Rapid Prototyping at Zero Gravity for In-Flight Repairs and Fabrication on Space Station Freedom

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Date

1992

Authors

Roberts, Floyd
Lomshek, David
Brower, William E.

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Abstract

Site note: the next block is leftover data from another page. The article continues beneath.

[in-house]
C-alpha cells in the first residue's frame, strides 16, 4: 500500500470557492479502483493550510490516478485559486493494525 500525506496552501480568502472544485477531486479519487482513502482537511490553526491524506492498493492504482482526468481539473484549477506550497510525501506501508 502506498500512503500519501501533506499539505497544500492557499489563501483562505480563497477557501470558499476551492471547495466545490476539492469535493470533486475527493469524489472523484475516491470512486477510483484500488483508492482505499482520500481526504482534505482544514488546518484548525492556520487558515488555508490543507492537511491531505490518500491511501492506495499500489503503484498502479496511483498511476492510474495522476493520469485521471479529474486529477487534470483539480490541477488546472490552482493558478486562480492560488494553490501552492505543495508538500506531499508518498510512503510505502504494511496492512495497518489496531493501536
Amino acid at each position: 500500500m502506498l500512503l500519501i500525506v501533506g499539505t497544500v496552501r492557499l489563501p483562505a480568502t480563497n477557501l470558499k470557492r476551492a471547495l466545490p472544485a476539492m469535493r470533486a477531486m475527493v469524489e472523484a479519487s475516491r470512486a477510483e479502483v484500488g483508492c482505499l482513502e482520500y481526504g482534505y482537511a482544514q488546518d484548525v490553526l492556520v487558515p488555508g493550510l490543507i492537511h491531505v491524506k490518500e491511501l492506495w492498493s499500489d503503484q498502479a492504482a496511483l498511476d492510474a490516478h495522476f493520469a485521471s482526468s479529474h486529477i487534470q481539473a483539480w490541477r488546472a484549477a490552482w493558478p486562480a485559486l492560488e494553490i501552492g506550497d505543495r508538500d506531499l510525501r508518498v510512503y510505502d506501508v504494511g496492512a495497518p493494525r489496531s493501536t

The ability to perform in-flight rapid prototyping would be of great benefit to NASA in two ways. First, repair parts could be fabricated from CAD designs beamed up from earth based laboratories which might allow a failed experiment to proceed. The mission specialists themselves, under the creative influence of space flight, might design a new part or tool and fabricate it on board in a matter of hours. Second, with metal casting and ceramic sintering facilities on board, rapid prototyping would allow manufacturing in space. This paper presents some test criteria for evaluating two of the rapid prototyping techniques, stereolithography and fused deposition, in microgravity conditions. Effects of the variation of head speed and strip width for the fused deposition process on the resulting mechanical properties are presented. The mechanical strength of the polyamide test bars increased with both increasing head speed and strip width. Increasing head speed would be desirable in microgravity applications.

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